Regaining Your Love of Writing

Before my three-month sabbatical started, I printed out a few articles that struck a chord and that I wanted to take time to ponder. One such article was “When the Thrill is Gone.”

Here’s a bit of what it said, and I hope you’ll read the whole article.

In recent weeks, I have had conversations with a genuinely startling number of writers who confess that they have lost their hunger to write. One says he is weary of the struggle to publish; another says she’s lost her motivation; another just shrugs. “It’s hard.”

Some wonder if they ever had any talent to begin with, or maybe they did and it has dried up like last year’s clover. Some have lost hope of ever landing that longed-for contract or agent to help with the overwhelming business of publishing. Others have dived into indie publishing with great hope only to discover it’s a lot of work for little return.

The thrill is gone. Maybe it’s time to throw in the towel, get a divorce from this ridiculous passion, call it quits on a marriage no one but you ever thought was going to amount to anything.

The author of the article, Barbara O’Neal, was so right when she said this could be caused by a number of different things--but it isn’t the writing. 

So What Causes It?

She mentioned several causes, and if you feel like you’ve lost your love of writing, they are worth exploring:

  • exhaustion from various aspects of your writing career added to stress from life experiences
  • internal and external pressure (from our own expectations and expectations of others in our writing life)

On Friday, after you’ve had a chance to read her article and do some thinking about it, I’ll share with you some of things I discovered about my own loss of joy in writing–and how it came back.

The author gives a five-step process for recovering your love of writing, and I think it would be worth your time to print out her whole article. If you don’t need it today, you will need it sometime in the future. Life happens. Exhaustion and pressure happen. And writing dreams–and the love of writing which propels us forward–can die on the vine.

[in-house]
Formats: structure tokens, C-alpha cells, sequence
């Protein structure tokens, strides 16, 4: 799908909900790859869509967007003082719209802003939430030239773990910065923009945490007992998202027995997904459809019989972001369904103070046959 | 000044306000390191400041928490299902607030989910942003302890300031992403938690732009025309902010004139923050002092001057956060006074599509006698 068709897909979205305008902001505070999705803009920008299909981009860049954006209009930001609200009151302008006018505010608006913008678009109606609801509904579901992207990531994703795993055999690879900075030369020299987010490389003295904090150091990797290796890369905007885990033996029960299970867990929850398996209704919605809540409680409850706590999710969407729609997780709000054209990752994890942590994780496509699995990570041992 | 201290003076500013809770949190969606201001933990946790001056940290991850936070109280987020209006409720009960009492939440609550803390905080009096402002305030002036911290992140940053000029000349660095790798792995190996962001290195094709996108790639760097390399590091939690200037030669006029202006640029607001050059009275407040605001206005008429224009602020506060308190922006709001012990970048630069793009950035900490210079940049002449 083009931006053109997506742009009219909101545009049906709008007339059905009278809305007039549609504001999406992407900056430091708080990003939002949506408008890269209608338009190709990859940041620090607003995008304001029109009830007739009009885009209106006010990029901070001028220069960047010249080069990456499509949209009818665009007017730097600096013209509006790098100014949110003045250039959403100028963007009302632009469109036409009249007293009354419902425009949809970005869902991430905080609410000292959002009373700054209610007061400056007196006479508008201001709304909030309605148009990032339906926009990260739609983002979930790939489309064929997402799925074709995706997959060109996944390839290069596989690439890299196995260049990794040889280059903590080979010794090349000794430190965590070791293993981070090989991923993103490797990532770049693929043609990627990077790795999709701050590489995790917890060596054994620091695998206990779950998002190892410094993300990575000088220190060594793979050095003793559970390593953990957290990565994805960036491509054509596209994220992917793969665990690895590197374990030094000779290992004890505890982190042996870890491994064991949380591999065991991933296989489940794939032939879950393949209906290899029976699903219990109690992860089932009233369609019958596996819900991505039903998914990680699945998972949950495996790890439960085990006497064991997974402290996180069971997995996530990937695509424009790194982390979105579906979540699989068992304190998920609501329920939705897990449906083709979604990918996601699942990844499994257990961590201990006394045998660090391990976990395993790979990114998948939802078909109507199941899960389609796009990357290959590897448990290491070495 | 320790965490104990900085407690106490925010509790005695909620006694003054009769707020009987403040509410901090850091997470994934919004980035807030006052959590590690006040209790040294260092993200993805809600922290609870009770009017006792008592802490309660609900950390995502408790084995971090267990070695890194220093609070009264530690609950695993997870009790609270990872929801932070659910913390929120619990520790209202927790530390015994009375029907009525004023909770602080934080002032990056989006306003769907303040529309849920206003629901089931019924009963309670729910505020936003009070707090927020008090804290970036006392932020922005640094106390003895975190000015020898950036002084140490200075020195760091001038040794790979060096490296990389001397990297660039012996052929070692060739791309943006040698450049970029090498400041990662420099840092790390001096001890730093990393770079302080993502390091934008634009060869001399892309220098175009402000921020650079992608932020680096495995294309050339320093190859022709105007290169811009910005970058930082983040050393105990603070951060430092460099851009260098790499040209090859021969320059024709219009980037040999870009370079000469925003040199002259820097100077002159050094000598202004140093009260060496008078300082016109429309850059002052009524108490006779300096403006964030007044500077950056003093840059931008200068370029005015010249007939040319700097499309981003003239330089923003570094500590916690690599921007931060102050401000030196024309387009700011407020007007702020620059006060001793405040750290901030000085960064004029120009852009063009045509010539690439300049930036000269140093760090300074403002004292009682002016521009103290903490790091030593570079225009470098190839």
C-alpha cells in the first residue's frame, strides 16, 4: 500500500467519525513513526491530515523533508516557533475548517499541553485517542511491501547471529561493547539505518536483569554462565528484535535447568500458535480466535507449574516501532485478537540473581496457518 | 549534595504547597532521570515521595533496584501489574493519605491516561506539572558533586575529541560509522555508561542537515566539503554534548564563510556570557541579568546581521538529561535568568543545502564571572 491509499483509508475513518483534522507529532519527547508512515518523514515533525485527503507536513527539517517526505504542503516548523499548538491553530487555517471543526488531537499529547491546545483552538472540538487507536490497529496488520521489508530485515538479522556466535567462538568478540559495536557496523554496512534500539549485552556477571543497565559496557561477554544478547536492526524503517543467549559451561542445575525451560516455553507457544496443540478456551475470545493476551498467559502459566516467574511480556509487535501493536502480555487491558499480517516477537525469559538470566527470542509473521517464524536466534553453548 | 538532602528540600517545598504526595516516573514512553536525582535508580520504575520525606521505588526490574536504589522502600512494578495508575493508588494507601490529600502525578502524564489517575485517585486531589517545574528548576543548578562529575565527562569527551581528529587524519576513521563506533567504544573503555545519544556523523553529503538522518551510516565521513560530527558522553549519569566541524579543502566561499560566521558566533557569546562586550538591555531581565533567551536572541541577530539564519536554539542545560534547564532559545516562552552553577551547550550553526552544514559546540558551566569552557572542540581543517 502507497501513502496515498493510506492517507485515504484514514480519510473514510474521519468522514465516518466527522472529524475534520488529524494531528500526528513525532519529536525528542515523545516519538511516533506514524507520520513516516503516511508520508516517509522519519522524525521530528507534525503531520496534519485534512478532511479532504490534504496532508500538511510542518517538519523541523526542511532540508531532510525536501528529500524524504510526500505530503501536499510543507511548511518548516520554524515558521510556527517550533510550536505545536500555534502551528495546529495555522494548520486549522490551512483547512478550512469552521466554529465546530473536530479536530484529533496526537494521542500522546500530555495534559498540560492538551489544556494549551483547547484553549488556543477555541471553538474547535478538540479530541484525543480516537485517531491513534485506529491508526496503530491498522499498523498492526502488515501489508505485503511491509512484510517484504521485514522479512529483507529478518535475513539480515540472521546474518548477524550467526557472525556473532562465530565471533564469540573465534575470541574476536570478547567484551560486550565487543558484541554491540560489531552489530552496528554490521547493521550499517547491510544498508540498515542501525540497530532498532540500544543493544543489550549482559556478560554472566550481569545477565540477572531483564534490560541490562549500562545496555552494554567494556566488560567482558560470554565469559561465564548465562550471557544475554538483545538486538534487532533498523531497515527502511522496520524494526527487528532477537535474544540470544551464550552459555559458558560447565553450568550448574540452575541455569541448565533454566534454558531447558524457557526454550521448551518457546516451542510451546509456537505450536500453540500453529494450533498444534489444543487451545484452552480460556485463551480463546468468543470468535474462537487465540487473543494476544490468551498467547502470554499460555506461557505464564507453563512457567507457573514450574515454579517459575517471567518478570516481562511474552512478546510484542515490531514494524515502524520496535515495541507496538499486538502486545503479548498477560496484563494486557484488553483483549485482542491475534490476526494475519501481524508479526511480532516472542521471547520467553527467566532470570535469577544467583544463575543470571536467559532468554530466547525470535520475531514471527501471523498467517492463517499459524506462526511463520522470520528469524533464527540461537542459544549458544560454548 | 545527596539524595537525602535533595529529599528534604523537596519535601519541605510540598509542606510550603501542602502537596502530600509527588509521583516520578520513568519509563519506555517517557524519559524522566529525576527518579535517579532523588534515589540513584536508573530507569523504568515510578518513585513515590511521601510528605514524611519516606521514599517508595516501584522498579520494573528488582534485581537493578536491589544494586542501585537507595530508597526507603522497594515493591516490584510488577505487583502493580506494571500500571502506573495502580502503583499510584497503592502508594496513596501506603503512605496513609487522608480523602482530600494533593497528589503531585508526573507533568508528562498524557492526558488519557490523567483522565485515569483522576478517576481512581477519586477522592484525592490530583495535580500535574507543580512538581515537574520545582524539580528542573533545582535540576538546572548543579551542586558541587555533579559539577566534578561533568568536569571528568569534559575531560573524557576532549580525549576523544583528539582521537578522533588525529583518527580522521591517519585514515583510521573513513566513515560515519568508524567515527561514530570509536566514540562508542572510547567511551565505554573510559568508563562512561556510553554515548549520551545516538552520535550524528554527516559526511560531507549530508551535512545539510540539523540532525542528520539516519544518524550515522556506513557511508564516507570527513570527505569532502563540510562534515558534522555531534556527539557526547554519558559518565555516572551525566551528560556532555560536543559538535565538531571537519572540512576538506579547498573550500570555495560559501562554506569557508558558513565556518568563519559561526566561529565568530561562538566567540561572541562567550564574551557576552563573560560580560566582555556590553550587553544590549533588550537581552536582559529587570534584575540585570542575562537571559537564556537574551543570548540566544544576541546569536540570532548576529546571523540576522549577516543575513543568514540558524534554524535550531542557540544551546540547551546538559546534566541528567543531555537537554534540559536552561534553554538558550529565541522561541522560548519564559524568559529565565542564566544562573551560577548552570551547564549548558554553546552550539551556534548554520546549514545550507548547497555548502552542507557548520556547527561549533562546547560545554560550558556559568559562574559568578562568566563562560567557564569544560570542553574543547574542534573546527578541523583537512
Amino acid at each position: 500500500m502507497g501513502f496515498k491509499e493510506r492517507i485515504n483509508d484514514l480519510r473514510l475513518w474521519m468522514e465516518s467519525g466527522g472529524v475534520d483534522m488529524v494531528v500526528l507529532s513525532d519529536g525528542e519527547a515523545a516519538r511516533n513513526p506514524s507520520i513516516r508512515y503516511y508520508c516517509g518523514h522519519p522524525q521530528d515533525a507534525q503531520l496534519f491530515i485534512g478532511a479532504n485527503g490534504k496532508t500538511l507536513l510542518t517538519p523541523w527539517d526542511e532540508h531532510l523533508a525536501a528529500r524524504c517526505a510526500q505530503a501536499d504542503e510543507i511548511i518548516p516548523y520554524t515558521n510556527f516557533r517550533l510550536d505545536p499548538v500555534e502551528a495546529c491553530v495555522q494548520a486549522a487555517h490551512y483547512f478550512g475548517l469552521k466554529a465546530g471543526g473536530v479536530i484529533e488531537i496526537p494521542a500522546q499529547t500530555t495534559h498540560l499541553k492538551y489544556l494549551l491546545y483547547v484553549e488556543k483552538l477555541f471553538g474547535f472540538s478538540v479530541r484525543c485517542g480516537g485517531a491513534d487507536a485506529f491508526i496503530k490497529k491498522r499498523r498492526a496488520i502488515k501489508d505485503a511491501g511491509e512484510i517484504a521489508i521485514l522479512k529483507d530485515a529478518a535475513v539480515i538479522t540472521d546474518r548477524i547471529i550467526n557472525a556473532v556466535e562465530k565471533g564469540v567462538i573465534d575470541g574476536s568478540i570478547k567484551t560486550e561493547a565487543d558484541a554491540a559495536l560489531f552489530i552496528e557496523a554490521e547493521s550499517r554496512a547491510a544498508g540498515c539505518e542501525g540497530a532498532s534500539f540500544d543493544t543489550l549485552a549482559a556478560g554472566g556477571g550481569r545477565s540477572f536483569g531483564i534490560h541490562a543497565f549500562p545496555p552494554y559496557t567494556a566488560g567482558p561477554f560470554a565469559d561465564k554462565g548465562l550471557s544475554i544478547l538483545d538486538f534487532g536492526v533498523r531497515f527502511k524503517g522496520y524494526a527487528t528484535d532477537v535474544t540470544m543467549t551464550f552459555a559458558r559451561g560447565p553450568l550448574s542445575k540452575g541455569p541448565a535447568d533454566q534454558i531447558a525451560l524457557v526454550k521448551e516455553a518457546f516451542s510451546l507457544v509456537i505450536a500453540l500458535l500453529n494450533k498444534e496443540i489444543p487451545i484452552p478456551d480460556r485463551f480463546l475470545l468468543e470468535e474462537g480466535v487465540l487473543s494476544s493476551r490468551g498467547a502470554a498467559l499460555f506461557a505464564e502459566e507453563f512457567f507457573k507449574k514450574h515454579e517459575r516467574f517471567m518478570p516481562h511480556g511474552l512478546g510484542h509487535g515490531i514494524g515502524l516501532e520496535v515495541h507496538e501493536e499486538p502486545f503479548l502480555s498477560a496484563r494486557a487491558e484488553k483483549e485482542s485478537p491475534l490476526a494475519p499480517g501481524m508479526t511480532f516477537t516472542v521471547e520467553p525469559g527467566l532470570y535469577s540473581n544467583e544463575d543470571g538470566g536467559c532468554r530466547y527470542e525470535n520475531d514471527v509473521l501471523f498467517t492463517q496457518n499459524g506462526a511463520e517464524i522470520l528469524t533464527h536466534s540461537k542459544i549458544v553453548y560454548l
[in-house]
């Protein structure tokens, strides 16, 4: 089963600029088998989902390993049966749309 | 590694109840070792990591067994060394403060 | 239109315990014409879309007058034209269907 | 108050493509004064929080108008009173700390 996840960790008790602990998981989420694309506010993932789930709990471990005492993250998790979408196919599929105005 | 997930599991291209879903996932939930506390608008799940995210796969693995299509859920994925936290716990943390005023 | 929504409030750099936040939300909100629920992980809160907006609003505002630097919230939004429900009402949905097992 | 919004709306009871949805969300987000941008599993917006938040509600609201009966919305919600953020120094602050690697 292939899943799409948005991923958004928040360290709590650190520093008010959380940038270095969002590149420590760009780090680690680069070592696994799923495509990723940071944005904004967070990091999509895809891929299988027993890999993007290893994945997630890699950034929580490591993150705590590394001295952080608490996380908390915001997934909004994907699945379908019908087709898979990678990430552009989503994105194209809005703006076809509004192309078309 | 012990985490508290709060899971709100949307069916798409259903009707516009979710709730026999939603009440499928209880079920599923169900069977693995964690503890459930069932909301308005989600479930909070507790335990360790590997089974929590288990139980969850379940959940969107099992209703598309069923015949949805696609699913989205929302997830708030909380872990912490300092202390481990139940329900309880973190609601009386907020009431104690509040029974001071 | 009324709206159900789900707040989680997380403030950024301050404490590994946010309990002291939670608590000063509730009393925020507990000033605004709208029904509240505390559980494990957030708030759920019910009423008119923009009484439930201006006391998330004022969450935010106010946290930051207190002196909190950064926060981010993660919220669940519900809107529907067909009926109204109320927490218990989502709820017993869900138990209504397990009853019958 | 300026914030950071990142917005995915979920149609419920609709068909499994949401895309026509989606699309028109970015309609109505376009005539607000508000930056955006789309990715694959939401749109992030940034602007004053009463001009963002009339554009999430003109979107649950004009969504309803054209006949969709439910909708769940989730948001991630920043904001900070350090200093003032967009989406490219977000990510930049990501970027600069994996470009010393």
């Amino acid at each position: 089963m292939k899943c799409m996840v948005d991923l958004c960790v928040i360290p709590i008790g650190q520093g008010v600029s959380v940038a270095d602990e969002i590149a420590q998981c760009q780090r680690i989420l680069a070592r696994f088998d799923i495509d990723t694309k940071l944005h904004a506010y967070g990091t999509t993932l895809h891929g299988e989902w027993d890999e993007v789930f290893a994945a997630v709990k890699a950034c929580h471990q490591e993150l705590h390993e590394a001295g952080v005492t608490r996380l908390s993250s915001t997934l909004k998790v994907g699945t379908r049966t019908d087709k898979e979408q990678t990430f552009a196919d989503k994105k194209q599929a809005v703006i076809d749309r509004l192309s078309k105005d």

Don’t let that happen to you.

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4 Responses to Regaining Your Love of Writing

  1. I have definitely “Been there. Done that.” The worst part is the guilt and the “I should be writing. What’s the matter with me?” talk that goes on in your head while you’re struggling with the inability to put words on the page. It took a long time for me to figure out that the best thing for me to do was sit down and actually look at what was going on in my life. When I took that step back and looked at my life, it was no surprise that I couldn’t write and didn’t have the heart for it. The causes she listed for losing the love of writing? I’ve had all of them. Am I writing today? Yes. I forgave myself. Developed a lot of patience with myself, and eventually moved on. Not easy at all, but it can be done.

    • kwpadmin says:

      Heather, what a wonderful testimony to self-care, self-awareness, coming out of denial, and all the rest. When I got honest with myself, it was no surprise for me either! It has to be watched almost daily! So easy to slip back… :-)

  2. Vijaya says:

    I seem t remember reading that article at a time when I was fighting fatigue … I still fight it, but it’s no longer drop-dead. I just have to pace myself better throughout the day.

    • kwpadmin says:

      I fight fatigue too, Vijaya. Chronic pain wears a person out some days. And it’s amazing what a good night’s sleep can do! I judge my writing quite differently when I’m not exhausted, and that’s been good to remember!

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